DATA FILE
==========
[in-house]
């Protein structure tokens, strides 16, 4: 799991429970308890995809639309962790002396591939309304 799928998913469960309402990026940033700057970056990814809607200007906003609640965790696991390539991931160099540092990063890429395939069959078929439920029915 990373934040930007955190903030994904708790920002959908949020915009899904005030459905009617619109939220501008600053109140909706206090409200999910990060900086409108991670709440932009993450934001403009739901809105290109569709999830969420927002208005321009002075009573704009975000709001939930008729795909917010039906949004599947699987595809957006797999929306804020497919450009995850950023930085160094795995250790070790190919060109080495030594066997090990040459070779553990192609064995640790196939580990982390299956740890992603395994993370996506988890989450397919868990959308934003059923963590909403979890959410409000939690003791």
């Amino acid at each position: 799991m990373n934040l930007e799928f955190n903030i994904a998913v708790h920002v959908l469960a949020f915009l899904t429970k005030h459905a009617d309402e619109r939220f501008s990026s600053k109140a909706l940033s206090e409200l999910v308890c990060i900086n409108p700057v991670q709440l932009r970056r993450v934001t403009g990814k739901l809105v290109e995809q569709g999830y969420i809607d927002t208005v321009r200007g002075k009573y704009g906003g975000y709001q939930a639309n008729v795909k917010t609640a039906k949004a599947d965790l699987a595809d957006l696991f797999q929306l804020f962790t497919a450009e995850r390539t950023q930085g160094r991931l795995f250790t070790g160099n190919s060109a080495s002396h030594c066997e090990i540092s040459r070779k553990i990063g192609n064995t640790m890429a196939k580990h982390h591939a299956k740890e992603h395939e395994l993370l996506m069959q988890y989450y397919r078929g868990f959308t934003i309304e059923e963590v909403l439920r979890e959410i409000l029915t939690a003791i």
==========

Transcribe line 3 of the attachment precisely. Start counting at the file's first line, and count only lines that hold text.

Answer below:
């Amino acid at each position: 799991m990373n934040l930007e799928f955190n903030i994904a998913v708790h920002v959908l469960a949020f915009l899904t429970k005030h459905a009617d309402e619109r939220f501008s990026s600053k109140a909706l940033s206090e409200l999910v308890c990060i900086n409108p700057v991670q709440l932009r970056r993450v934001t403009g990814k739901l809105v290109e995809q569709g999830y969420i809607d927002t208005v321009r200007g002075k009573y704009g906003g975000y709001q939930a639309n008729v795909k917010t609640a039906k949004a599947d965790l699987a595809d957006l696991f797999q929306l804020f962790t497919a450009e995850r390539t950023q930085g160094r991931l795995f250790t070790g160099n190919s060109a080495s002396h030594c066997e090990i540092s040459r070779k553990i990063g192609n064995t640790m890429a196939k580990h982390h591939a299956k740890e992603h395939e395994l993370l996506m069959q988890y989450y397919r078929g868990f959308t934003i309304e059923e963590v909403l439920r979890e959410i409000l029915t939690a003791i």